Persistent organic pollutants (POPs) are also toxic to humans and wildlife. They include many different synthetic organic chemicals manufactured for use as pesticides and in industrial processes, e.g. DDT, aldrin and PCBs (polychlorinated biphenyls). Many of these persistent chemicals have been banned in some countries. Their persistence in the environment creates specific problems that are described in Study Session 8.

7.5.2  Air pollution

Air pollution can exist at all scales, from local to global, and can include gases and solid particles. It can affect you in your own home, or in your town or city, and can contribute to global atmospheric changes. The most common sources of air pollution in the urban centres of Ethiopia include the burning of wood, charcoal and other biomass fuel by households, small businesses such as bakeries, manufacturing industries, and vehicles.

Air pollution is defined as the presence in the air of abnormal amounts of chemical constituents capable of causing harm to living organisms. Clean air consists of nitrogen (78% by volume), oxygen (21%) and trace gases (< 1%). Polluted air may contain particulate matter (such as black soot) and many different gaseous chemicals such as carbon monoxide, carbon dioxide, nitrogen oxides, sulphur oxides, ozone, nitrates, sulphates, organic hydrocarbons and many others. Many of these are also found in clean air as trace gases but they become pollutants if present in abnormal quantities.

The emission of black smoke is an indication of intense pollution. However, not all air pollution is visible or can be smelled. Gases such as carbon monoxide and carbon dioxide are invisible and odourless. Carbon monoxide is very dangerous to humans. It can be produced by inefficient burning of fuel (for example a charcoal stove in a home with inadequate air supply) and if breathed in large quantities it can be deadly. Carbon dioxide is an important pollutant that is involved in climate change. (You will learn about in climate change in Study Sessions 9, 10 and 11.)

7.5.3  Soil and land pollution

Soil pollution, also called land pollution, is linked to water pollution. Liquid wastes containing toxic chemicals or pathogenic micro-organisms on the surface of the land can seep slowly into the soil and may percolate down to contaminate groundwater, which can affect people using springs or wells in the area. Possible sources include open defecation, pit latrines or leaking storage containers for industrial chemicals and wastes.

Solid waste can cause soil pollution. A collection of solid wastes in one place or scattered around is unsightly and might smell bad to you as you pass by (Figure 7.10). Household waste typically consists mostly of food waste that will gradually decompose. This produces a bad odour and attracts insects and rats, both of which contribute to the transmission of disease. As the waste decomposes it produces a liquid called leachate which trickles down into the soil. Leachate is a highly concentrated liquid pollutant that may contain toxic chemicals and pathogenic micro-organisms as well as high levels of organic compounds. Rainwater falling on, and washing through, solid waste adds to the problem.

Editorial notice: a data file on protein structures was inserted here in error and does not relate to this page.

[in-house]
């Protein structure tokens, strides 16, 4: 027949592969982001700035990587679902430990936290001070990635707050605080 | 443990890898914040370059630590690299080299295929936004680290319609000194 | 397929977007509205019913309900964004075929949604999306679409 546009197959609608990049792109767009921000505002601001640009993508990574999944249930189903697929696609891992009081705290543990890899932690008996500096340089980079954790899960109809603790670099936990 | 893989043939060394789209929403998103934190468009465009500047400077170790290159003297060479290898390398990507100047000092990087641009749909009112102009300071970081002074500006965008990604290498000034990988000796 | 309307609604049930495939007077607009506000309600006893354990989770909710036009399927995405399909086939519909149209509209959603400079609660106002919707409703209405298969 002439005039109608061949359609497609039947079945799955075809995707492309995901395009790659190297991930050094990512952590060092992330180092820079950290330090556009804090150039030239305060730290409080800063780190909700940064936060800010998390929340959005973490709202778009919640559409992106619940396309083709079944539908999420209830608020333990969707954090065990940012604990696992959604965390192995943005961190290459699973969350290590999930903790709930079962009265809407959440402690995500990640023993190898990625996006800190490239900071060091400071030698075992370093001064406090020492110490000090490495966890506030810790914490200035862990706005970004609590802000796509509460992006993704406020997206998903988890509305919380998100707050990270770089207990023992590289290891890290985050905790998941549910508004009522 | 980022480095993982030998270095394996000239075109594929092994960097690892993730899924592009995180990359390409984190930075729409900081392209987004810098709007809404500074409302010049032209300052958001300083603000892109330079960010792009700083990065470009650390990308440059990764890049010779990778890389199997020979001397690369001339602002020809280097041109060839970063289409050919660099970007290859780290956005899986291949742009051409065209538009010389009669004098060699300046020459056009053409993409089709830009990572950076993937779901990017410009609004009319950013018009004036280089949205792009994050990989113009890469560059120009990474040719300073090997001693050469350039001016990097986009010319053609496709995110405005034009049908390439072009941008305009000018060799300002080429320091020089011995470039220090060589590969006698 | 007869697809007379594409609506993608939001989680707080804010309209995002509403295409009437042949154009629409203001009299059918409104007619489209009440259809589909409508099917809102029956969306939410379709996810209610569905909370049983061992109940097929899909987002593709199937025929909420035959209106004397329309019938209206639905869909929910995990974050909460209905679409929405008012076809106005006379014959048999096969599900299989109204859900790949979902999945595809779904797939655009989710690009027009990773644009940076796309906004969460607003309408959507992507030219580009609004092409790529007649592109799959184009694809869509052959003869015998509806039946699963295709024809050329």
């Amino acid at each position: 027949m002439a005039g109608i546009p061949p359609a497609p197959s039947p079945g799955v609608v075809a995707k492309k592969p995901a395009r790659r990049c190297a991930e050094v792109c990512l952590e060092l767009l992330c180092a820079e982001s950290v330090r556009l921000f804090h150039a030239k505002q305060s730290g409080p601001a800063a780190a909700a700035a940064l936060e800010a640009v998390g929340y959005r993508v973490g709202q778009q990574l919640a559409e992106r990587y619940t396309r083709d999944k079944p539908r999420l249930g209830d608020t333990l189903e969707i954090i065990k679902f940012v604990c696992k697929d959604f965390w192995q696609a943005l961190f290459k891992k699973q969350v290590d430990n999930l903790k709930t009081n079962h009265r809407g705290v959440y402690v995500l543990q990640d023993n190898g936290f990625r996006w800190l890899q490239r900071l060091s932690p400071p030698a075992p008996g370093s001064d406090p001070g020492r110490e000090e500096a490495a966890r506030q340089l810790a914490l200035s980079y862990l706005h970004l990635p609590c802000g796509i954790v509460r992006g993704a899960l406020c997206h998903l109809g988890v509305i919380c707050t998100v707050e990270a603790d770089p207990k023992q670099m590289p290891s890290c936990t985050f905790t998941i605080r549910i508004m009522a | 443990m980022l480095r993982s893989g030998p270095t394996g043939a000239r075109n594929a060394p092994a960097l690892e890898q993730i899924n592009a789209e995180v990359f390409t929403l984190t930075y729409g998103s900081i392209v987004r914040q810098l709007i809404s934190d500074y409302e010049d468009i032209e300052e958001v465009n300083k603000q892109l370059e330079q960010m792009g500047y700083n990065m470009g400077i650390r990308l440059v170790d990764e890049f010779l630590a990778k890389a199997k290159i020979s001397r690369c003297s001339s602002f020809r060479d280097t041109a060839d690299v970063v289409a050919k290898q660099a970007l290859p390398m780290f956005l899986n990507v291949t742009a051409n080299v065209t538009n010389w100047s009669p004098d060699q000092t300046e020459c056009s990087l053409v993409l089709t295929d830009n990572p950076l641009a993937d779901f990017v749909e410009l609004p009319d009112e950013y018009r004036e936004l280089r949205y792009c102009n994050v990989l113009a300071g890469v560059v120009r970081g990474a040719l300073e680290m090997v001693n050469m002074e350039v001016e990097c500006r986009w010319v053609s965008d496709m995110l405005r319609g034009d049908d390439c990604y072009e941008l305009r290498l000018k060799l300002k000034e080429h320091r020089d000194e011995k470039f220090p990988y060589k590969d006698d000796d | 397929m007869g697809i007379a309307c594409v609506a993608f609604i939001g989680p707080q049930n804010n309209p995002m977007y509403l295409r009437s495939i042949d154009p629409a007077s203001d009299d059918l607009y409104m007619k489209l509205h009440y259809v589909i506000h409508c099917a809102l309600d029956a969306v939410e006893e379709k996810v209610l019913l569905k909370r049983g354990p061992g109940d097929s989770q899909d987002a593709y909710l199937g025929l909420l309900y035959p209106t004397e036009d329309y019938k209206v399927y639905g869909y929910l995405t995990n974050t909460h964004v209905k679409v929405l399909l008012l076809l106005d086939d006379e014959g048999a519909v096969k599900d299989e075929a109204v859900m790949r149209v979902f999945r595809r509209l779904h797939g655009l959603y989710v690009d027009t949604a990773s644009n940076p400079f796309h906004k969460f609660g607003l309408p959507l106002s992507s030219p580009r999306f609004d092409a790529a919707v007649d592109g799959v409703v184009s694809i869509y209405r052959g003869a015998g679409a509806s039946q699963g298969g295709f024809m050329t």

Figure 7.10  Urban solid waste contains a mixture of many different types of waste and can pollute soil and water if it is not contained and managed correctly.

Summary of Session 7

In Study Session 7, you have learned that:

  1. Environmental pollution is the result of human activity and development that occurs when physical, biological and chemical agents are released to the environment in such quantities that the pollution adversely affects human health and damages the environment.
  2. Pollution can be classified by its physical nature, by its source, by its recipient, by the sector affected or by its effects.
  3. Pollution may be in the form of a gas, liquid, solid or energy.
  4. Sources of pollution may be point sources, which are easily identified, or non-point sources, where the pollution comes from diffuse sources that are not easy to pinpoint.
  5. There are different types of pollution: water pollution, air pollution, solid waste pollution and noise pollution. All of these can be found in urban areas.
  6. The main sources of pollution are household activities, factories, agriculture and transport.
  7. Once they have been released into the environment, the concentration of some pollutants is reduced by dispersion, dilution, deposition or degradation.
  8. Water can be contaminated by physical pollutants (solid material), biological pollutants (such as bacteria that cause waterborne diseases), and many different chemical pollutants.